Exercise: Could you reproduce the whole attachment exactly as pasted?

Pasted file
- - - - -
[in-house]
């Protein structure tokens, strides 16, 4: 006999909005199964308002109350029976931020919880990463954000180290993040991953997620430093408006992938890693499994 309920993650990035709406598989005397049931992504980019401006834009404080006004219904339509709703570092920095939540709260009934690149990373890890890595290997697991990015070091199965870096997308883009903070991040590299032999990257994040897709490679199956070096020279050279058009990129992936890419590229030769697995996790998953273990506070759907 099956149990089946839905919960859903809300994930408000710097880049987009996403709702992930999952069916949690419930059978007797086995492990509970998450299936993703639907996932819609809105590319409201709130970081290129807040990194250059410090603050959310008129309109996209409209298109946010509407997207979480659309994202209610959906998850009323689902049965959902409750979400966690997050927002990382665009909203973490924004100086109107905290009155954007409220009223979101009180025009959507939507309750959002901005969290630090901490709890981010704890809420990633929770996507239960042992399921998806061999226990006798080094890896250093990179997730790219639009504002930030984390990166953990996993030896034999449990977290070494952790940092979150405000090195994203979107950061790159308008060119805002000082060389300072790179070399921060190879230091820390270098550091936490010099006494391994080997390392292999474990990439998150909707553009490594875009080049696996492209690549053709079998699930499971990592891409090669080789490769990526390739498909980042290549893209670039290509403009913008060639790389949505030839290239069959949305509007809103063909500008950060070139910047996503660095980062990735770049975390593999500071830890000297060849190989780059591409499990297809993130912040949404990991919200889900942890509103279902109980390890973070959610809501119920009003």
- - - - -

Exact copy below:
[in-house]
């Protein structure tokens, strides 16, 4: 006999909005199964308002109350029976931020919880990463954000180290993040991953997620430093408006992938890693499994 309920993650990035709406598989005397049931992504980019401006834009404080006004219904339509709703570092920095939540709260009934690149990373890890890595290997697991990015070091199965870096997308883009903070991040590299032999990257994040897709490679199956070096020279050279058009990129992936890419590229030769697995996790998953273990506070759907 099956149990089946839905919960859903809300994930408000710097880049987009996403709702992930999952069916949690419930059978007797086995492990509970998450299936993703639907996932819609809105590319409201709130970081290129807040990194250059410090603050959310008129309109996209409209298109946010509407997207979480659309994202209610959906998850009323689902049965959902409750979400966690997050927002990382665009909203973490924004100086109107905290009155954007409220009223979101009180025009959507939507309750959002901005969290630090901490709890981010704890809420990633929770996507239960042992399921998806061999226990006798080094890896250093990179997730790219639009504002930030984390990166953990996993030896034999449990977290070494952790940092979150405000090195994203979107950061790159308008060119805002000082060389300072790179070399921060190879230091820390270098550091936490010099006494391994080997390392292999474990990439998150909707553009490594875009080049696996492209690549053709079998699930499971990592891409090669080789490769990526390739498909980042290549893209670039290509403009913008060639790389949505030839290239069959949305509007809103063909500008950060070139910047996503660095980062990735770049975390593999500071830890000297060849190989780059591409499990297809993130912040949404990991919200889900942890509103279902109980390890973070959610809501119920009003």